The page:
The St. Jo Frontier Casino is bouncing back once again from another tussle with Missouri River flooding.
Officials reported Tuesday the cleanup from the most recent surge of floodwaters continues, and a more normal flow of customer interest is resuming. The doors were closed for eight days — nowhere near the 31 days from the first attack of flooding in March and April.
That sort of return will be sorely needed, with a goal of recovering lost revenue from nearly 40 days of lost business. A financial report released this week by the Missouri Gaming Commission shows the casino lost 67 percent of its total adjusted gross revenues for April compared to the same month a year ago, dropping to $1.2 million this year from $3.8 million in 2018. The business lost 48 percent in revenue for March (posting $2.2 million compared to $4.3 million in March 2018) and incurred a 12 percent drop in May revenues ($3.2 million in 2019 vs. $3.6 million last year).
“We’re going to try our best to rekindle, to recoup a lot of that revenue,” said Michael Tamburelli, the casino’s vice president and general manager.
Admissions also took a major hit, with a loss of 73 percent in April from the same time a year ago, to 24,000 from the 88,000 counted for the same month in 2018. The casino absorbed a 49 percent decline in admissions during March, with almost 52,000 from the 100,000 realized in March 2018. There were 19 percent fewer admissions in May, with that category falling to 68,000 from 85,000 a year ago.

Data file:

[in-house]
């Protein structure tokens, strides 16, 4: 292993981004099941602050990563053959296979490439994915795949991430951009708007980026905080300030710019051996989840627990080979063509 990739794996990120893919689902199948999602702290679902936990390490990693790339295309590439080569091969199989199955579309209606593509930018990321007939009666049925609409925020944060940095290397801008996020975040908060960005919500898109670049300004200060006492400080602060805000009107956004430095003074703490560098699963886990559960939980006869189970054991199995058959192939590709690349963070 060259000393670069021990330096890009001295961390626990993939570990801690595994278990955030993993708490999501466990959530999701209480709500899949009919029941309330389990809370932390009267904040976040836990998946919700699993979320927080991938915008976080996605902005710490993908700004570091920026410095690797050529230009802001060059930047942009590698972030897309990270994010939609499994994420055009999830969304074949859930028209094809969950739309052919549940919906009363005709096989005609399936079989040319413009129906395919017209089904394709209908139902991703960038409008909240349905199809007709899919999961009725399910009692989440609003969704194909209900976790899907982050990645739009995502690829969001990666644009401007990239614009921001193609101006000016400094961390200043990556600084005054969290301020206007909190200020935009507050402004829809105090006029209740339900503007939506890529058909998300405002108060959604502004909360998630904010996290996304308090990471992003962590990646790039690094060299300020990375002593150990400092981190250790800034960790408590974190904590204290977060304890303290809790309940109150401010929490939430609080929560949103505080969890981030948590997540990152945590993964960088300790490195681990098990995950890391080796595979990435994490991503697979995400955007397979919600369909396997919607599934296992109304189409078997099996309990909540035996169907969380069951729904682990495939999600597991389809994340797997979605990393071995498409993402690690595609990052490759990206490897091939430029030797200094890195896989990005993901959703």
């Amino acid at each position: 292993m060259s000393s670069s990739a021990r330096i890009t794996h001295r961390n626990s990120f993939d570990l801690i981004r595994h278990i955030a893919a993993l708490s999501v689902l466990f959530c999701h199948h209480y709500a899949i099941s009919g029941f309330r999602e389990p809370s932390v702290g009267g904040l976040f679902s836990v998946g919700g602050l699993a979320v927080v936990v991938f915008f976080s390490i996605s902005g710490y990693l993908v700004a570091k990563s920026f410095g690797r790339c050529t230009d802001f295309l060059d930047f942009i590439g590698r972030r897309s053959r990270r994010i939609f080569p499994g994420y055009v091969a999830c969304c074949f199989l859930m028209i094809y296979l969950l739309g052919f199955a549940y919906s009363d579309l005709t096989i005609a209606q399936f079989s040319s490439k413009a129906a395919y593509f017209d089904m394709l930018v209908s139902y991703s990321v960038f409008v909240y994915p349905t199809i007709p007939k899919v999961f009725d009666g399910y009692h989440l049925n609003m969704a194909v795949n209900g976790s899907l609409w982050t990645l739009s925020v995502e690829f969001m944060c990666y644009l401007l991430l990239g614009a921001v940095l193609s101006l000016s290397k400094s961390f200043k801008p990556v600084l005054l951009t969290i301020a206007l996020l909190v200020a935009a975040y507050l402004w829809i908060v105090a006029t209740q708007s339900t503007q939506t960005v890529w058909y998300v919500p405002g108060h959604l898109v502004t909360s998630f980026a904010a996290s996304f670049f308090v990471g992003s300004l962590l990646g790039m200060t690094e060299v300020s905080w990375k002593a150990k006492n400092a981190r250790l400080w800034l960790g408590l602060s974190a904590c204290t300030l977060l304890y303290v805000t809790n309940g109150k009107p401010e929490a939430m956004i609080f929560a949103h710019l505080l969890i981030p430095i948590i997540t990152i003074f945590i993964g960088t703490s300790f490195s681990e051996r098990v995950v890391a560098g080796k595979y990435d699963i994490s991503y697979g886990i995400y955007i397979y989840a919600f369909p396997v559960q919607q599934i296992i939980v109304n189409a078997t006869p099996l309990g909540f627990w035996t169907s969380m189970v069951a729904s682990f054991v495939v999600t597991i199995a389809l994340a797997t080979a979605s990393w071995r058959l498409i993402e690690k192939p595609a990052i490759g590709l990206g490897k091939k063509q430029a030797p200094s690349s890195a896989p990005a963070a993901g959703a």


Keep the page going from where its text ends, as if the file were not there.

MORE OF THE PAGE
Tamburelli said a turnaround already has started to take shape, with the casino playing host “to a very good crowd for a 4 p.m. reopening on June 6. The return of customers lasted into the weekend, he added, with parking temporarily adjusted for lots still smudged by flooding and social media helping to announce the return to normalcy.
“Our folks are coming back,” he said. “We have a lot of promotions.”
Nothing could be done until the river fell below 26.75 feet. Still, the amount of damage was nowhere near what occurred two months ago.
“The water did not get into the land base,” Tamburelli said. “That made it easier for us to get back in.”
The work of eight rented pumps helped jettison the water from the parking lots and into a retention pond before flowing back into the river. A new entrance leading to the floor was created to ensure access for players.
Again, the casino’s staff is being credited with helping speed the cleanup.
“It’s all about our employees,” Tamburelli said. “We had a lot of things to do. Everyone was back to work. We rented sweepers. We rented power washers.”
The cleanup from the initial closing was ongoing at the time of the latest inundation.
Casino officials intend to hang on to Downtown space that has been used to carry on administrative functions for a while longer. There’s no illusion that flood threats are over, with river levels monitored daily.
“We’re continually on high alert,” he said.
An adjacent pond of water created by the flood is expected to eventually drain.
The casino is working on plans for a 25th anniversary celebration, set for Saturday, June 22, through Monday, June 24. A free outdoor concert, featuring True North and Journey tribute band Revelation, will be held at 7 p.m. Saturday.